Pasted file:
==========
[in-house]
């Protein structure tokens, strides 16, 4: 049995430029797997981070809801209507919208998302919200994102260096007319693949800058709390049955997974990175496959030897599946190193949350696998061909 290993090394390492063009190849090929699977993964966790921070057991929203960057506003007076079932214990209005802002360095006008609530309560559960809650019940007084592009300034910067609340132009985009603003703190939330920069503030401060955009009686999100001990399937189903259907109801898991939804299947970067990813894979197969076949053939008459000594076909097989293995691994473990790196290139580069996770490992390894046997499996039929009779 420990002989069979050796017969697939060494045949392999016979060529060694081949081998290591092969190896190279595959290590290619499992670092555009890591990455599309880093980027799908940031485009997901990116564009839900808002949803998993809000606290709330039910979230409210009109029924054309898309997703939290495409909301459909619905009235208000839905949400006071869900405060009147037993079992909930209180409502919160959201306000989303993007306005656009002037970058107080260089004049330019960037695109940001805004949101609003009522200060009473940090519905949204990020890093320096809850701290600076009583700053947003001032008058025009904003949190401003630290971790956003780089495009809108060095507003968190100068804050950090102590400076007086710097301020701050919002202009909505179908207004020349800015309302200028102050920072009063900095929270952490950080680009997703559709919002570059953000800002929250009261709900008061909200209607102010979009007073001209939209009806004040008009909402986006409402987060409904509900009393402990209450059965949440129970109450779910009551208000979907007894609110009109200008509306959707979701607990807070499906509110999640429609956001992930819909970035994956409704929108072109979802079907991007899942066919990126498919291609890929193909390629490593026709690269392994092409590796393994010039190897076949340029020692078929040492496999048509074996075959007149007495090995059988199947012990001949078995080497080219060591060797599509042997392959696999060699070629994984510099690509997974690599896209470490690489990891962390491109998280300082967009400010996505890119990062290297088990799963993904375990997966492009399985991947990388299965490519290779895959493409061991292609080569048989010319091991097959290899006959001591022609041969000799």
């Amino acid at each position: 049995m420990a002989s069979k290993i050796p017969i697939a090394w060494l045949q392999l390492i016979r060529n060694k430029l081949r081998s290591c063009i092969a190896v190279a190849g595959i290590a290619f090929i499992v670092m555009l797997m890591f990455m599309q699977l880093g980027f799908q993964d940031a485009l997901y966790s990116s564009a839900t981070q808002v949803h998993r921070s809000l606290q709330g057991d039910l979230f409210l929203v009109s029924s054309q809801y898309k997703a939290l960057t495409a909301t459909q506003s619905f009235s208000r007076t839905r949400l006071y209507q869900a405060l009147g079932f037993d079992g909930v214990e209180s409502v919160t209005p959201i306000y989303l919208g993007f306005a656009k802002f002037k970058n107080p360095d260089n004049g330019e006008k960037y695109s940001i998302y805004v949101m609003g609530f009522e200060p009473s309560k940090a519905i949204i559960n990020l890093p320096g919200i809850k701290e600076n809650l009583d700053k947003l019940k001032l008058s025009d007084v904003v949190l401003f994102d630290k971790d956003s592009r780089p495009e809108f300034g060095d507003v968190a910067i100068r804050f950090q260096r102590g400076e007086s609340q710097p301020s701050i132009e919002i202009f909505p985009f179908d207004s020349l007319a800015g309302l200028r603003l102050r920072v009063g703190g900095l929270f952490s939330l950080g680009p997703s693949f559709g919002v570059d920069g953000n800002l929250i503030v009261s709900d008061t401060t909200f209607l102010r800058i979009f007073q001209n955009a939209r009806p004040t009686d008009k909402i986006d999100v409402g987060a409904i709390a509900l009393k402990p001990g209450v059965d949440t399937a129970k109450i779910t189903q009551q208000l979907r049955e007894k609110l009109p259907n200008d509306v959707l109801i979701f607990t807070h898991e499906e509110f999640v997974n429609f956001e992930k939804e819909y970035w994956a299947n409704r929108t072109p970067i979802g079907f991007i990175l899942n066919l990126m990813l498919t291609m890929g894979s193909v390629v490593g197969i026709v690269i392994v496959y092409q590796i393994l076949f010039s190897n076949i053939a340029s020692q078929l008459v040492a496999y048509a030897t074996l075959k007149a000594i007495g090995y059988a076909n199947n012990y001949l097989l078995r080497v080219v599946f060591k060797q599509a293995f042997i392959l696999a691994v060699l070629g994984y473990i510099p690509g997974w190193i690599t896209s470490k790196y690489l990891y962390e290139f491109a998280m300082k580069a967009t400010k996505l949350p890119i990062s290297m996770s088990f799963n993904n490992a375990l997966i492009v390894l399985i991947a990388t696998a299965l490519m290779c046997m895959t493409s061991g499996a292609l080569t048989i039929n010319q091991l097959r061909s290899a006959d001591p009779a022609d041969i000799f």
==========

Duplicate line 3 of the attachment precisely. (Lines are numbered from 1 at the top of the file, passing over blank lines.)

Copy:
């Amino acid at each position: 049995m420990a002989s069979k290993i050796p017969i697939a090394w060494l045949q392999l390492i016979r060529n060694k430029l081949r081998s290591c063009i092969a190896v190279a190849g595959i290590a290619f090929i499992v670092m555009l797997m890591f990455m599309q699977l880093g980027f799908q993964d940031a485009l997901y966790s990116s564009a839900t981070q808002v949803h998993r921070s809000l606290q709330g057991d039910l979230f409210l929203v009109s029924s054309q809801y898309k997703a939290l960057t495409a909301t459909q506003s619905f009235s208000r007076t839905r949400l006071y209507q869900a405060l009147g079932f037993d079992g909930v214990e209180s409502v919160t209005p959201i306000y989303l919208g993007f306005a656009k802002f002037k970058n107080p360095d260089n004049g330019e006008k960037y695109s940001i998302y805004v949101m609003g609530f009522e200060p009473s309560k940090a519905i949204i559960n990020l890093p320096g919200i809850k701290e600076n809650l009583d700053k947003l019940k001032l008058s025009d007084v904003v949190l401003f994102d630290k971790d956003s592009r780089p495009e809108f300034g060095d507003v968190a910067i100068r804050f950090q260096r102590g400076e007086s609340q710097p301020s701050i132009e919002i202009f909505p985009f179908d207004s020349l007319a800015g309302l200028r603003l102050r920072v009063g703190g900095l929270f952490s939330l950080g680009p997703s693949f559709g919002v570059d920069g953000n800002l929250i503030v009261s709900d008061t401060t909200f209607l102010r800058i979009f007073q001209n955009a939209r009806p004040t009686d008009k909402i986006d999100v409402g987060a409904i709390a509900l009393k402990p001990g209450v059965d949440t399937a129970k109450i779910t189903q009551q208000l979907r049955e007894k609110l009109p259907n200008d509306v959707l109801i979701f607990t807070h898991e499906e509110f999640v997974n429609f956001e992930k939804e819909y970035w994956a299947n409704r929108t072109p970067i979802g079907f991007i990175l899942n066919l990126m990813l498919t291609m890929g894979s193909v390629v490593g197969i026709v690269i392994v496959y092409q590796i393994l076949f010039s190897n076949i053939a340029s020692q078929l008459v040492a496999y048509a030897t074996l075959k007149a000594i007495g090995y059988a076909n199947n012990y001949l097989l078995r080497v080219v599946f060591k060797q599509a293995f042997i392959l696999a691994v060699l070629g994984y473990i510099p690509g997974w190193i690599t896209s470490k790196y690489l990891y962390e290139f491109a998280m300082k580069a967009t400010k996505l949350p890119i990062s290297m996770s088990f799963n993904n490992a375990l997966i492009v390894l399985i991947a990388t696998a299965l490519m290779c046997m895959t493409s061991g499996a292609l080569t048989i039929n010319q091991l097959r061909s290899a006959d001591p009779a022609d041969i000799f």